Their milk teeth are barely out and usually finish growing after eight weeks.
That’s when they should be taken away from their mother.
As a reference, once their eyes are starting to pry open, their baby teeth should also be peaking through.
You might take notice of their red gums during this stage.
Each tooth portion grows at a different time since some teeth aren’t as large or strong.
First, the incisors or front teeth will be visible, then their sharper teeth or canines will come out.
Once the latter starts to come through, they should be able to munch on solid foods.
Finally, their baby molars will mature, since they’re the largest.
Their growth usually halts at around the six weeks mark.
Stage 2: 12 Weeks Old
During this stage, the adult teeth should be breaking through your Frenchie’s frail milk teeth.
Start saying goodbye to their 28 baby teeth.
You can try to collect them if they haven’t already swallowed them.
Don’t worry though, they rarely ingest them and if they do, it’s not harmful to their digestive system and might come clean in their poop.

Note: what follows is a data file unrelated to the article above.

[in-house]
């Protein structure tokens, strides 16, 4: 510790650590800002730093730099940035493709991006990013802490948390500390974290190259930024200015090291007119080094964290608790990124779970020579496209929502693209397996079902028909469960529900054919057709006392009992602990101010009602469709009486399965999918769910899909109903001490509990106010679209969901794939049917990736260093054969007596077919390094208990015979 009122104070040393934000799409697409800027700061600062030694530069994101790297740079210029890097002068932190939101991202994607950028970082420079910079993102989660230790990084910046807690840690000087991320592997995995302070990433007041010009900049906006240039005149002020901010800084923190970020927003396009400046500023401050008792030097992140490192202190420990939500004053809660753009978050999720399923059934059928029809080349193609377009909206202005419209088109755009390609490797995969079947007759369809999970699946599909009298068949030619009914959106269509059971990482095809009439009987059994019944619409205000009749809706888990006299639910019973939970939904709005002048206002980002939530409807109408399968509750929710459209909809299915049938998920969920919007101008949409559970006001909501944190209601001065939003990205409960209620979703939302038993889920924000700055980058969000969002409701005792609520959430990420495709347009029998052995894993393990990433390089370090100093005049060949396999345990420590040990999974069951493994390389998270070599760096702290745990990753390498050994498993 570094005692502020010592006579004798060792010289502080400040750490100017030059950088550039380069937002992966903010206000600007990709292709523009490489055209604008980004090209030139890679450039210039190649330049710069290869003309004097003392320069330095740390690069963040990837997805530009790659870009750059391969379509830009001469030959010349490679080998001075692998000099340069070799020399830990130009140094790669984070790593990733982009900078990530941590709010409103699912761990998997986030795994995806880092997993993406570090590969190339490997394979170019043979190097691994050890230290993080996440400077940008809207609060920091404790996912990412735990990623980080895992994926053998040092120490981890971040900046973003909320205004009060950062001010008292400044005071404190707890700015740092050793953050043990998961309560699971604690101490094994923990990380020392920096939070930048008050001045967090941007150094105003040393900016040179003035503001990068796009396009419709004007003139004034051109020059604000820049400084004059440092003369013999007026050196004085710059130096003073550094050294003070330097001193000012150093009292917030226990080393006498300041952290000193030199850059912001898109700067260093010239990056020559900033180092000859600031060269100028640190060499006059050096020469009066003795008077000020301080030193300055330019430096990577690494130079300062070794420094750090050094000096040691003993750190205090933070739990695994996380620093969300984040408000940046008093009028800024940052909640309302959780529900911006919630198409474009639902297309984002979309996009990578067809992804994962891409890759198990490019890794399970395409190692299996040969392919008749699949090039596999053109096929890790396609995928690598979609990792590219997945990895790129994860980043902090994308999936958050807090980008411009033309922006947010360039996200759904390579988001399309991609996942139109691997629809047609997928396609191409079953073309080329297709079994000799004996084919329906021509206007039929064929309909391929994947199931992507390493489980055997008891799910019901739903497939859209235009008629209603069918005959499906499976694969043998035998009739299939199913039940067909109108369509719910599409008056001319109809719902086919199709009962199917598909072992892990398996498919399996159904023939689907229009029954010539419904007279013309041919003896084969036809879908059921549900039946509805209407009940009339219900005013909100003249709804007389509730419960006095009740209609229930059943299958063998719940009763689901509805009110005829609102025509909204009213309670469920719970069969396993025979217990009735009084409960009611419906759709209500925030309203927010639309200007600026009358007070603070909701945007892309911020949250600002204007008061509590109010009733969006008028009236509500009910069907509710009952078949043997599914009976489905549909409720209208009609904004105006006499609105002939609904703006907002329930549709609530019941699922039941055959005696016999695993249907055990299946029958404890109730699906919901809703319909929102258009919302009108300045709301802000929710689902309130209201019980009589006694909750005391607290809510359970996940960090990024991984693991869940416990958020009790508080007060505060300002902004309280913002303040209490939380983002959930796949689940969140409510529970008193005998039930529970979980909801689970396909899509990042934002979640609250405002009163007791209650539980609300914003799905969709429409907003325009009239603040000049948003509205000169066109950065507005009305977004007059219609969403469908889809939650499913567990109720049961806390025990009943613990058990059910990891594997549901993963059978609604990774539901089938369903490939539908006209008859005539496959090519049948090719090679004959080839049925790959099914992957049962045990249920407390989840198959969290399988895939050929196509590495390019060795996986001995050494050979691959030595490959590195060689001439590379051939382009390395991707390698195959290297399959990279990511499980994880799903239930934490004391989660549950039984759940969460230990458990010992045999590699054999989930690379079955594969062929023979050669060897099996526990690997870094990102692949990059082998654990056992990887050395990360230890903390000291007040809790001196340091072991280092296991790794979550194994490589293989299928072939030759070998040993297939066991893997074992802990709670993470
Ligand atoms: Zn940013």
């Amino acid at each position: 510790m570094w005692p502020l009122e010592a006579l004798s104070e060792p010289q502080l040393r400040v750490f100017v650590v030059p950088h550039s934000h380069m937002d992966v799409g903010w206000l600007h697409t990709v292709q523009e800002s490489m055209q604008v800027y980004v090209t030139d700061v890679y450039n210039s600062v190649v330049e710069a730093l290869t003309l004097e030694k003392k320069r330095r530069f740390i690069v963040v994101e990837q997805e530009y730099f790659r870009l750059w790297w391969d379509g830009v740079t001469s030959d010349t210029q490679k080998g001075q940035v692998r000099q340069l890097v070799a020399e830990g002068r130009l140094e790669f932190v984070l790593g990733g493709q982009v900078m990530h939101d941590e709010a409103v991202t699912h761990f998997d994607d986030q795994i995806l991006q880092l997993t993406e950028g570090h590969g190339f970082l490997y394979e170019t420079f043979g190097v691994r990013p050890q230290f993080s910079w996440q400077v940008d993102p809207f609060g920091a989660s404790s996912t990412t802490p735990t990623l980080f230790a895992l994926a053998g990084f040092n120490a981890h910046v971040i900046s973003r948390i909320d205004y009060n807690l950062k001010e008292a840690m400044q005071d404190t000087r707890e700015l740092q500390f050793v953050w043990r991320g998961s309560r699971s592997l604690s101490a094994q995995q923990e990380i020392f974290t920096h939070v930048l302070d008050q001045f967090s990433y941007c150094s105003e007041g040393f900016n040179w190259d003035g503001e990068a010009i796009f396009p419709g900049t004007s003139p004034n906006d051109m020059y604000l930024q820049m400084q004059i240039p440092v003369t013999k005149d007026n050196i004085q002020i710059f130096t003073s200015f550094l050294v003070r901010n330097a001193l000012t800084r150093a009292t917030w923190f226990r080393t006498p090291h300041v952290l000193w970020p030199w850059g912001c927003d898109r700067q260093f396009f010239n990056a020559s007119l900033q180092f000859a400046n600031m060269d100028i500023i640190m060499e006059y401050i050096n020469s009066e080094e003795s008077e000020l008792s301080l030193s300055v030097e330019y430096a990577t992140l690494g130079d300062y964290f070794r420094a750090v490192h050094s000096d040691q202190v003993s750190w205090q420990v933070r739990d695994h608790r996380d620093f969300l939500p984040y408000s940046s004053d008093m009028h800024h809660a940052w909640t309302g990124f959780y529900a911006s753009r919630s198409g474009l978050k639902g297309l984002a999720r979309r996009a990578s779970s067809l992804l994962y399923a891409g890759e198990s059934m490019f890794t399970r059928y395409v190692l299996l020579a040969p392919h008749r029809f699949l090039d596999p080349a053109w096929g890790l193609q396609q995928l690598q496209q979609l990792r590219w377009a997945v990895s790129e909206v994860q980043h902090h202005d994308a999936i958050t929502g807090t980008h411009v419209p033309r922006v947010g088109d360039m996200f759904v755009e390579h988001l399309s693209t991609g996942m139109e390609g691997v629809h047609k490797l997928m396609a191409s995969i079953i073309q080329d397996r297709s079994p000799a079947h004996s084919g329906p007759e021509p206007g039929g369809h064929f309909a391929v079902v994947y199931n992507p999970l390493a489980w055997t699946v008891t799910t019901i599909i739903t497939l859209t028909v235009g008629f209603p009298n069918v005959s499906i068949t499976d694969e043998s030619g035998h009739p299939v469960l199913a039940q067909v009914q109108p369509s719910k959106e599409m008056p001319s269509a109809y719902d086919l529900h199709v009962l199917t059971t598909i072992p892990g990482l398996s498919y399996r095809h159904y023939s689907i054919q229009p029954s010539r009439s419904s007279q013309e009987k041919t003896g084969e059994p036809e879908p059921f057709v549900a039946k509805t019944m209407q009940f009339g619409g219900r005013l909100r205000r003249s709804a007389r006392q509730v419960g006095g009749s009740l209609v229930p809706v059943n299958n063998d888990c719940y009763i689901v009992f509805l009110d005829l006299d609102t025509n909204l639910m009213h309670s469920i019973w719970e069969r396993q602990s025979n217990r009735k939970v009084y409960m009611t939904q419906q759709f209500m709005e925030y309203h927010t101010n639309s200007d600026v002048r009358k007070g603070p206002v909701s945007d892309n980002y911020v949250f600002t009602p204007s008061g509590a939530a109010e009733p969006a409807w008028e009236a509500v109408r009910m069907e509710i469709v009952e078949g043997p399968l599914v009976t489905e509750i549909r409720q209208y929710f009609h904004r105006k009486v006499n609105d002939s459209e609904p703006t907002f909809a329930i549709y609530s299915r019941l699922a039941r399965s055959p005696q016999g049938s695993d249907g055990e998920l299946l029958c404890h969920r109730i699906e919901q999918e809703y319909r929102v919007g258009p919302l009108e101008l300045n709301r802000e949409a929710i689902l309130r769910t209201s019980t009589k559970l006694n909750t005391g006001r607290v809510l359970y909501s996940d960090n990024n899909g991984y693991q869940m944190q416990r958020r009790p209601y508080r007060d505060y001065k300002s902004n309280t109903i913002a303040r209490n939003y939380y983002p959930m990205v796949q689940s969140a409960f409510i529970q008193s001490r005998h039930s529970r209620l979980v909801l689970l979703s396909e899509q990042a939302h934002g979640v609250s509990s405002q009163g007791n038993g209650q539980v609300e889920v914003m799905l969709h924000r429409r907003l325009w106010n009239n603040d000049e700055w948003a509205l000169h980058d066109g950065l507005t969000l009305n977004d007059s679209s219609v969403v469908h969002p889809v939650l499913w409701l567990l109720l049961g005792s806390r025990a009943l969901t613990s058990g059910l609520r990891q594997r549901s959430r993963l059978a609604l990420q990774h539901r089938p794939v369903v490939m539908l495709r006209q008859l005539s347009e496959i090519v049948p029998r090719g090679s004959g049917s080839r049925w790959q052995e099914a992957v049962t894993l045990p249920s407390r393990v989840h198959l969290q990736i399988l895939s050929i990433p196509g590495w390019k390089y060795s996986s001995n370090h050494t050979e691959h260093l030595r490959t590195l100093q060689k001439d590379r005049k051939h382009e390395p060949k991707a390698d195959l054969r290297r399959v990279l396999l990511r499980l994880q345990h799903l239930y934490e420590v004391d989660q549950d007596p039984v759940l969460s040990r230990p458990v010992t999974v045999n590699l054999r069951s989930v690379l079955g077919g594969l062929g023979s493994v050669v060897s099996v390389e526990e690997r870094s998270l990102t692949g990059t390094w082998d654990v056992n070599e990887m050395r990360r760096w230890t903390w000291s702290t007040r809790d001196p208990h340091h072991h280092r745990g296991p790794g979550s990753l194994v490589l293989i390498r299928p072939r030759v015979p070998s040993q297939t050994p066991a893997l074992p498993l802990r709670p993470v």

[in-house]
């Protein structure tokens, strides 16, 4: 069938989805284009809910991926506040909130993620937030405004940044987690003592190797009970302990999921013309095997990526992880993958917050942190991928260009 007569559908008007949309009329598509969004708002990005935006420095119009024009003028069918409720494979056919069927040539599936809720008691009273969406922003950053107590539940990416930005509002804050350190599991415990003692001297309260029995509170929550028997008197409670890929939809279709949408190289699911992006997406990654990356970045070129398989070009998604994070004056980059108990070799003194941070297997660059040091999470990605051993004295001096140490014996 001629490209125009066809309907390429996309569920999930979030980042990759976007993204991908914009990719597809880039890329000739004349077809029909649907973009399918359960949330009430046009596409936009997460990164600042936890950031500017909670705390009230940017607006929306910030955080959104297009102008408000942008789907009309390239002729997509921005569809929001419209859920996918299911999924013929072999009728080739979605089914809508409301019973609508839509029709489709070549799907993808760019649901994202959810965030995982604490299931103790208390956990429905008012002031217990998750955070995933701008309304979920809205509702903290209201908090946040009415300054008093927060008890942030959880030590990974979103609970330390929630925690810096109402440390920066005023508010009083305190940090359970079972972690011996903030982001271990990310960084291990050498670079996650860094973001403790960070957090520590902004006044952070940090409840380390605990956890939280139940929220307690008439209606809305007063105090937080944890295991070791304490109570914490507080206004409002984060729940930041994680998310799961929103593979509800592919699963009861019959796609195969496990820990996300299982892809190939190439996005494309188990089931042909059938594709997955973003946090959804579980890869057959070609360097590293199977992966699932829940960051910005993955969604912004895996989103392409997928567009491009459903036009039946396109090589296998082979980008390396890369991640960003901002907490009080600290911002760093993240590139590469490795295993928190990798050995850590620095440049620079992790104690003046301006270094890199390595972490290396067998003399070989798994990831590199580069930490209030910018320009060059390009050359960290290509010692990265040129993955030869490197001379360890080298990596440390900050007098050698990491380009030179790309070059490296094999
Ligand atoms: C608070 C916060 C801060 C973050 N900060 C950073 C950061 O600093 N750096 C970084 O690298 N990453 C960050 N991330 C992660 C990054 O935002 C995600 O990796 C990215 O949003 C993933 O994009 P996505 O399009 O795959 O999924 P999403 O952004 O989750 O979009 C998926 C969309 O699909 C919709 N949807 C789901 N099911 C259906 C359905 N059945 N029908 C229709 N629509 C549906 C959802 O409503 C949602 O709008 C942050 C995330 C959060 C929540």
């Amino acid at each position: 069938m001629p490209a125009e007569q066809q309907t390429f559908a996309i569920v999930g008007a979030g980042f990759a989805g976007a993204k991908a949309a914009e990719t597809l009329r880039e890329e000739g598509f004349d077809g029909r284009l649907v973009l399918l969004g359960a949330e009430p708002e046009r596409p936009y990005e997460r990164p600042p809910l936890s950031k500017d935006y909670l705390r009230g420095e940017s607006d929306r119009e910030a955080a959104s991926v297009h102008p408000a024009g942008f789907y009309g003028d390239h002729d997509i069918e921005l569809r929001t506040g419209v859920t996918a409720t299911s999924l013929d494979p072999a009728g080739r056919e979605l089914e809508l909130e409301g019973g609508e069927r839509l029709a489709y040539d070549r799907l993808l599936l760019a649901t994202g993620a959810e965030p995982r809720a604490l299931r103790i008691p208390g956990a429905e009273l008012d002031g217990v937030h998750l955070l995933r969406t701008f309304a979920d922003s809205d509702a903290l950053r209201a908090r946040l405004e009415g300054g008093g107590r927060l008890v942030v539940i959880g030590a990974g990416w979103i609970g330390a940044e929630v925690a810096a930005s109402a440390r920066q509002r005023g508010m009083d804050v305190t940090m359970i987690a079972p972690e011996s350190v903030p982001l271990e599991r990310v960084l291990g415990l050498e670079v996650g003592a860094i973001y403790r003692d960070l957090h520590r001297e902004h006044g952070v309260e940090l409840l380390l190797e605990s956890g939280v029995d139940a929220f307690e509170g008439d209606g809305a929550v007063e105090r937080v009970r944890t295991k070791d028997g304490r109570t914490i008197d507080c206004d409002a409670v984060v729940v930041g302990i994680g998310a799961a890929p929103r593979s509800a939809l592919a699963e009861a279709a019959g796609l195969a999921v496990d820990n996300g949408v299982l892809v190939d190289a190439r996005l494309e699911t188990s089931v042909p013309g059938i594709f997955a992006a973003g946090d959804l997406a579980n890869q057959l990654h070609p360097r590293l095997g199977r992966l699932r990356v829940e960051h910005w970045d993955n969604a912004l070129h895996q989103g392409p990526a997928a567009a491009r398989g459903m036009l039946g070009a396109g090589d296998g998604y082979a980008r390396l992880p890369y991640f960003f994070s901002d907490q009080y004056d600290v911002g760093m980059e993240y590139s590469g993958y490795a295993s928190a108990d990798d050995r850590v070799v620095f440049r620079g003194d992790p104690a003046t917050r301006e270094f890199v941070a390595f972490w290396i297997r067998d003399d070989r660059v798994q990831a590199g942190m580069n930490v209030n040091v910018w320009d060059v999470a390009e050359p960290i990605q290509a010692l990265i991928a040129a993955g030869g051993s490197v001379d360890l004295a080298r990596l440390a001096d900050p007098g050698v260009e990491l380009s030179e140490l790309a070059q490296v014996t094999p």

Stage 3: 20-24 Weeks Old
This is when all the adult teeth should be out.
You might notice their teeth becoming more prominent as they age.
The 28 baby teeth should be fully replaced with 42 adult ones.
The teething process should be over, but if you find that your French Bulldog seems to still have a few milk teeth intact, we highly recommend going to the vet, especially if they’ve surpassed 24 weeks old.
The good news is that after Frenchies get their adult teeth, they might get over the unrestrained chewing habit.
What to Expect When Your French Bulldog Is Teething
How would you know your adorable little pet is going through a teething process?
Well, several clear signs can indicate the start of your French Bulldog’s dental development.
Here are some of them below.
1. Lots of Chewing
Your French Bulldog could be in some pain as they teethe.
To evade the unpleasant feeling, they go to town on anything they can chew on.